Vegetation and People Influence Where Bears Roam
Grizzly bears and black bears sharing the mountains and forests of British Columbia's upper Columbia river basin keep to different types of vegetation and terrain. Human activity, however, substantially moderates the distribution of habitat amongst the two species in national parks and near roads.
The two competing bear species with analogous diets tend to avoid each other. Compared with grizzlies, black bears frequent lush, gentle valley bottoms, logged landscapes and young tree plantations. Grizzlies are more apt than black bears to use rugged open terrain, productive older forests and recently burned lands. These differences in habitat use reflect different adaptations of the two species.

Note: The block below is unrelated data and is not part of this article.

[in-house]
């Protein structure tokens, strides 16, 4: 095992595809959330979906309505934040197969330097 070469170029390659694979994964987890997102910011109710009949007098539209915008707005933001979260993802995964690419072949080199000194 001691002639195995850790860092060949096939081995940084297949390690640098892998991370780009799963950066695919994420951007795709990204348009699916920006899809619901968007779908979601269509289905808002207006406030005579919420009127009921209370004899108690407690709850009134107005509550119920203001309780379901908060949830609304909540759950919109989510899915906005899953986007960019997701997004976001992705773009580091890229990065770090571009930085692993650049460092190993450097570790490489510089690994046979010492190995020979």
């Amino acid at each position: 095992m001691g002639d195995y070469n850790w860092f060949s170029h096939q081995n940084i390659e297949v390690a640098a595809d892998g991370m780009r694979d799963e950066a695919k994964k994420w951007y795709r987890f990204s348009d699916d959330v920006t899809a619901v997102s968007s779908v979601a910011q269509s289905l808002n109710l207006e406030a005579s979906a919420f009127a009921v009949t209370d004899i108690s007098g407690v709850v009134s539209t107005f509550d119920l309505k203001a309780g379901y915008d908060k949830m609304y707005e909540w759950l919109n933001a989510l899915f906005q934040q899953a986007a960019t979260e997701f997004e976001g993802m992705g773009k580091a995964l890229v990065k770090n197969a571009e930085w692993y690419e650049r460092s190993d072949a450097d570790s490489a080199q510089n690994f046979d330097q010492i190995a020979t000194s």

Despite habitat preferences, grizzlies are less common than black bears in areas that people access or near a highway. In these places, black bears are more likely to be in the types of terrain that grizzlies normally associate with.
Grizzly populations in Glacier and Yoho National Parks are denser than on nearby provincial land and their habitat use also differs. Both bear species are protected in the parks, but hunted outside them. Grizzly bears within parks are more likely to use habitat types that elsewhere are associated with black bears. The authors of this study note that these anomalies in habitat use reflect the relatively greater resilience of black bears to human disturbance.
Clayton D. Apps, Bruce N. McLellan and John G. Woods. 2006. Landscape partitioning and spatial inferences of competition between black and grizzly bears. Ecography. 29(4): 561-572.